The country’s premier research institute, the Indian Institute of Science (IISc), that came into being on the issuance of the Vesting Order on May 27, 1909, turned 109 recently.
By Sharath Ahuja
Express News Service
BENGALURU: The Indian Institute of Science (IISc), Bengaluru, popularly called TATA Institute, was conceived as a ‘research institute’ or ‘university of research’ by the visionary Parsi businessman Jamsetji Nusserwanji Tata, towards the end of the 19th Century.
The early history of the institute is a fascinating chapter in the story of higher education and scientific research in India, which led to the establishment of the institute. The key figures include the founder – Jamsetji Nusserwanji Tata, a far-sighted visionary; Swami Vivekananda; Nalavadi Krishnaraja Wadiyar, the then Maharaja of Princely Mysore and his mother Her Highness Kempananjamani Vanivilasa Sannidhana, then Queen Regent; Lord Curzon, former Viceroy of India; and Burjorji J Padshah, Tata’s right hand man.
4. The building was built in neo-colonial style of architecture
5. The inorganics and physical chemistry department
6. A corridor with Victorian style doors
7. The institute is a home to 112 species of trees
The institute came into being on the issuance of the Vesting Order on May 27, 1909, by the British government after a long gestation period of thirteen years, since it was first conceived in 1896. The 400-acre land for the institute was generously donated by the Maharaja of Mysore in March 1907. The contribution from the princely state of Mysuru was one of the decisive factors in determining the location of Tata’s proposed institute in Bengaluru. Mention must be made of the contribution by Dewan K Seshadri Iyer, who ably assisted the Maharaja on this issue. Among the many factors that favoured Bengaluru for the establishment of the institute were its salubrious climate, availability of abundant natural mineral resources and unlimited power from the Shivasamudaram Power Station.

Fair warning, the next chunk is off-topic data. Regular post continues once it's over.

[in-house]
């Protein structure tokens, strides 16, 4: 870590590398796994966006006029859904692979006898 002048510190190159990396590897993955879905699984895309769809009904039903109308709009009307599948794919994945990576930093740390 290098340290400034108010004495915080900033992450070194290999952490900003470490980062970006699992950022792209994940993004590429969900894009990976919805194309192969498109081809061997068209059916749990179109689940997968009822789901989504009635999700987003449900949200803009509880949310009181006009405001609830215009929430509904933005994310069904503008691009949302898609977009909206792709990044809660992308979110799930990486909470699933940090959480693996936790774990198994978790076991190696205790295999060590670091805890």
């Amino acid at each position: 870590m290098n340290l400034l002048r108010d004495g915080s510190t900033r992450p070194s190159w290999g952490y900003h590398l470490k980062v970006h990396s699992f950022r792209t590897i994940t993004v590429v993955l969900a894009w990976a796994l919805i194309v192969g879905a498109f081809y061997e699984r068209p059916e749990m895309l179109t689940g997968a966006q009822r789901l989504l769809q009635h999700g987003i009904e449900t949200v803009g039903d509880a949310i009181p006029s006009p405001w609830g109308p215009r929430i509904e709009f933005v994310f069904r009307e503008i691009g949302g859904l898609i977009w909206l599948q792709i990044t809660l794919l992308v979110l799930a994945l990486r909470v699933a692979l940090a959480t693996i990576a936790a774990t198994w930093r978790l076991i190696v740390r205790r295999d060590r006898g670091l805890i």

Tata did not want his name to be associated with the institute, his dream was to create an institution that would contribute to the development of India. Nevertheless, over the years, the locals have fondly call IISc, the TATA Institute, in honour of its founder. A silken connection to Bengaluru and IISc was established early in its history when the elder son of Tata, Dorab married a Bengalurean Meherbai, the daughter of HJ Bhabha, the then inspector general of education for Mysuru and Coorg.
*BWSSB outcome of research at IISc*
The Institute began with two departments – the general and applied chemistry department and the electro-technology department – and the first batch of students were admitted into the institute in 1911-1912. Soon, the departments of organic chemistry and biochemistry were added. Early research work in these departments focused on several local industrial problems, such as sandalwood oil extraction and lac and acetone manufacturing processes. Records available at the IISc Archives and Publications Cell show that the Bangalore Water Supply and Sewage System (BWSSB) was the outcome of research work carried out in the 1920s by Professor Gilbert J Fowler of the biochemistry department. The department of physics came into being in 1933 when Professor CV Raman became the first Indian director of IISc.